Menzies (p. 112), however, maintains that “Luke does not attribute the birth of Jesus exclusively to the activity of the Spirit.” He believes that the second clause about the “power of the Most High” adds something. According to Menzies (p. 113), the Spirit in Luke is primarily the Spirit of prophecy (inspired speech and revelation), but is not directly connected to the miraculous. On the other hand, power (dunamis) is connected with both prophecy and the miraculous. Thus, Menzies believes that Luke purposefully relates the miraculous conception of Christ to the “power of the Most High.” He does acknowledge (p. 115) that the Spirit is the source of the power.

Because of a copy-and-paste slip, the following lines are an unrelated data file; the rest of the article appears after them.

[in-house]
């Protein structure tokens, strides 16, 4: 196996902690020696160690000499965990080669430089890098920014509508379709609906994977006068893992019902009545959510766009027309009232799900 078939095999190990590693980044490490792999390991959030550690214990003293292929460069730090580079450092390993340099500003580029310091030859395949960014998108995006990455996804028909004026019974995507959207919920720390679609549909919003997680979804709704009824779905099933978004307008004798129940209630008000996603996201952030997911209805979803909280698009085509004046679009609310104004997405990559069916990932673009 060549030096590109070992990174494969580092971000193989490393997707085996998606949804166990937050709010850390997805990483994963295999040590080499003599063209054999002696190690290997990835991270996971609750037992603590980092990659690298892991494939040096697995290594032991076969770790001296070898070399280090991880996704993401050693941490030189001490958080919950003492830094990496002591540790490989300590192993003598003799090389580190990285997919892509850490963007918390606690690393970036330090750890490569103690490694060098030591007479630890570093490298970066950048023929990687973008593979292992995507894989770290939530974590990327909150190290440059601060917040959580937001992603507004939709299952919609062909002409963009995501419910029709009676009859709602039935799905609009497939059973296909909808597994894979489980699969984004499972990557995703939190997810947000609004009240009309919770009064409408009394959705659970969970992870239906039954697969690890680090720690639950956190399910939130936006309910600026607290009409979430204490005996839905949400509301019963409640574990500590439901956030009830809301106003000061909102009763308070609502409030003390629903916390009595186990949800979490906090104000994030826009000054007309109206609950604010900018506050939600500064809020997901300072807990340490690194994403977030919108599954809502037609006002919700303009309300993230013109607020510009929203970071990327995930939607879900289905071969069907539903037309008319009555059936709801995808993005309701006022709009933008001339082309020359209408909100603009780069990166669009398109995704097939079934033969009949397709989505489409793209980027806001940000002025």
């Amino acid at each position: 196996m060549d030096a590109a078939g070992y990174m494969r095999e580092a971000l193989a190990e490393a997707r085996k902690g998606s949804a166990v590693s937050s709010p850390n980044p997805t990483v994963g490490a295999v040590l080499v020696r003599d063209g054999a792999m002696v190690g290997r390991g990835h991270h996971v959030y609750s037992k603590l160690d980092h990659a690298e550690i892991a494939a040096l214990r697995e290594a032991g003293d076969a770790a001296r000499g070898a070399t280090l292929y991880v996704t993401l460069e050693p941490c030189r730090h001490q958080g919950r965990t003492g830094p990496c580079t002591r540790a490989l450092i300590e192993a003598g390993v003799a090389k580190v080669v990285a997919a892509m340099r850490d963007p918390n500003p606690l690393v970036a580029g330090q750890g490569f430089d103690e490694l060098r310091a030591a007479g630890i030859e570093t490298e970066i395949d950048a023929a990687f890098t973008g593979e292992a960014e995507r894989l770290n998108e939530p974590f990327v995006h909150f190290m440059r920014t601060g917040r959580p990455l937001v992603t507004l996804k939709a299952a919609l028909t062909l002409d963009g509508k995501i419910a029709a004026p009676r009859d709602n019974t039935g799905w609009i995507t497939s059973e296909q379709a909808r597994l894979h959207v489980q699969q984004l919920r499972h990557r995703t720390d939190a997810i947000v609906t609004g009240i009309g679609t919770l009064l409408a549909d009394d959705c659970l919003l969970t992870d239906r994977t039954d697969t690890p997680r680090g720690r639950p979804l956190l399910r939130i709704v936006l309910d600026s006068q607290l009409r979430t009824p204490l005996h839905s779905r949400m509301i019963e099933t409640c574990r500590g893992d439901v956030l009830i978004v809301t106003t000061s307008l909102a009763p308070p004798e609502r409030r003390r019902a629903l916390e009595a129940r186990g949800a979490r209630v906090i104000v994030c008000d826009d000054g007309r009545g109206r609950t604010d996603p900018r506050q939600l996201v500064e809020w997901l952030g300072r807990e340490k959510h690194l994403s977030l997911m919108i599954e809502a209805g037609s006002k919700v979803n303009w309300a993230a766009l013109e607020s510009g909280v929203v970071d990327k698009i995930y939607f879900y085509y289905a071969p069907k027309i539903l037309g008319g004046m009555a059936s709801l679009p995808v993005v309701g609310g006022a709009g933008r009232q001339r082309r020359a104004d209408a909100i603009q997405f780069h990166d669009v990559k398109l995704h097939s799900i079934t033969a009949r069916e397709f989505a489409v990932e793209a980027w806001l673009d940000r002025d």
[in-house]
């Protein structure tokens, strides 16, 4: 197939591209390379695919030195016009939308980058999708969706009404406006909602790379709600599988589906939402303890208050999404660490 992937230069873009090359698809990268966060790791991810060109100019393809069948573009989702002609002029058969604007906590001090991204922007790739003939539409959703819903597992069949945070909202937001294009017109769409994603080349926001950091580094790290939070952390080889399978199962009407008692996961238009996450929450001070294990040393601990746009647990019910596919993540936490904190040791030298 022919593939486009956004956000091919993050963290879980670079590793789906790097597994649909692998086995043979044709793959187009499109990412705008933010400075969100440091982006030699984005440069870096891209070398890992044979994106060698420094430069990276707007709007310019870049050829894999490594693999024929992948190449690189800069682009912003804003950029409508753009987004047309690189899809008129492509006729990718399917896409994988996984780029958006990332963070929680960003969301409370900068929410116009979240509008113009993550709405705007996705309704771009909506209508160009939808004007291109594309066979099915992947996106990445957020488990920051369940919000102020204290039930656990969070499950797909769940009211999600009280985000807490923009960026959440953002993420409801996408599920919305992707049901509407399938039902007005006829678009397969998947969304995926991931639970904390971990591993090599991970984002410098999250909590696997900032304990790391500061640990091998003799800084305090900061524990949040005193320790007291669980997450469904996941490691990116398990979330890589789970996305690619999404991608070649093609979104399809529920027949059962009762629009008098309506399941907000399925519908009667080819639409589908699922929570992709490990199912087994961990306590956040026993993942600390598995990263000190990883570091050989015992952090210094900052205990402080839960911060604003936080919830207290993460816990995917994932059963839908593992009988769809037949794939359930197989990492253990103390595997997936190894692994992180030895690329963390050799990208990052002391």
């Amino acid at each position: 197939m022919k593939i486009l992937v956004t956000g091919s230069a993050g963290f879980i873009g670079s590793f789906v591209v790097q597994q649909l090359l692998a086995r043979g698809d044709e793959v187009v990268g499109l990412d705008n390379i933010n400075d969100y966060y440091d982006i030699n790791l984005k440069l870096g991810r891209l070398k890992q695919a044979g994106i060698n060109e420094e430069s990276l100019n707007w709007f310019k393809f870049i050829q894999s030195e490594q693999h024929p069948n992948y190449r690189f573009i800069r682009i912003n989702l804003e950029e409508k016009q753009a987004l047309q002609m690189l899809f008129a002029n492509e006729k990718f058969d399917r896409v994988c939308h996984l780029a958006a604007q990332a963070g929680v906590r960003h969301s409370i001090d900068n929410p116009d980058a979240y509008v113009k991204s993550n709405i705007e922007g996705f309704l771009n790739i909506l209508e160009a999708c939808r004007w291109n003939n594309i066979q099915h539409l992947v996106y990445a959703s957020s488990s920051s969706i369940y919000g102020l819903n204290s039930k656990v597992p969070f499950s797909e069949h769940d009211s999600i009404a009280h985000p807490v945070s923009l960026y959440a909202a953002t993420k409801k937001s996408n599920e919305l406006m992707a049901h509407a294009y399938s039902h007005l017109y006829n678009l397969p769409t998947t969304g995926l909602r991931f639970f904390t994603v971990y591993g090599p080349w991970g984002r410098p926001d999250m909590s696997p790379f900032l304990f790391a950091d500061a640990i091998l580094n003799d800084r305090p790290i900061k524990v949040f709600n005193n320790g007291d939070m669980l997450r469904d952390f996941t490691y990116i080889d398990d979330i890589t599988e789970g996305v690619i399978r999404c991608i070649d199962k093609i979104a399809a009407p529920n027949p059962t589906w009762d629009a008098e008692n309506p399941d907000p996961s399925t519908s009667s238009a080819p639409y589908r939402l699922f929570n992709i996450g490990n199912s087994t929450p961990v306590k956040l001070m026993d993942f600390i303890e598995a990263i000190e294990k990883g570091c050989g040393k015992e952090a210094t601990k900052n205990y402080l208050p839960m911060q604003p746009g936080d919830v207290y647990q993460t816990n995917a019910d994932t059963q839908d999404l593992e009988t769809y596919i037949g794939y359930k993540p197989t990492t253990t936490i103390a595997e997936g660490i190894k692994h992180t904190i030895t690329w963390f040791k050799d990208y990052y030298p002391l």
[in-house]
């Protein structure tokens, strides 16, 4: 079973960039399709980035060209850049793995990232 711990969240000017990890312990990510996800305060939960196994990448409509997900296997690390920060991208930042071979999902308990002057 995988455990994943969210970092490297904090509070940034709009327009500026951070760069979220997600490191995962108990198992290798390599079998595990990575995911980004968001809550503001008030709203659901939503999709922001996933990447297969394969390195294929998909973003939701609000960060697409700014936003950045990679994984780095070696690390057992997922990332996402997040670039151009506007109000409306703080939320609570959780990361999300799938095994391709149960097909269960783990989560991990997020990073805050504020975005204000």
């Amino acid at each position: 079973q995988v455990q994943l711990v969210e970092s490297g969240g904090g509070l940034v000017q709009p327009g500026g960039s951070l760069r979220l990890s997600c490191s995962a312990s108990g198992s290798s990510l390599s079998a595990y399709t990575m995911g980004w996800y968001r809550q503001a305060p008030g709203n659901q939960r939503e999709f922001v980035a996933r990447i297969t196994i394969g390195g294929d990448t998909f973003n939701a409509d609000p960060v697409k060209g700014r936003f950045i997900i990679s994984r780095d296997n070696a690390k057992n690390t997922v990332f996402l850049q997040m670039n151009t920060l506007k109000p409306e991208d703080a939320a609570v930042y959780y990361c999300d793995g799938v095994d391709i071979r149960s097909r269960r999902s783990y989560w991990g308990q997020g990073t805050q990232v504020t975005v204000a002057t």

In any case the Holy Spirit is involved in the miraculous conception of Christ. The Spirit is the source of the “power of the Most High.” The “power of the Most High” is the Holy Spirit manifesting Himself in power. We will trace the emphases of Luke as we move through his gospel and the book of Acts.

The Result

We turn now to the last clause of Luke 1:35. As Hawthorne (p. 73) points out, the last clause 1:35 can be “translated in two very different ways: (1) ‘Therefore also that holy thing [i.e. that holy child] which shall be born of thee shall be called the Son of God’ (KJV, cf. NAB, NEB, NIV, and (2) ‘Therefore the child to be born will be called holy, the Son of God’ (RSV, cf. Moffatt, Phillips.). Thus, either Jesus is to be called “holy” or the holy Child is to be called “the Son of God.”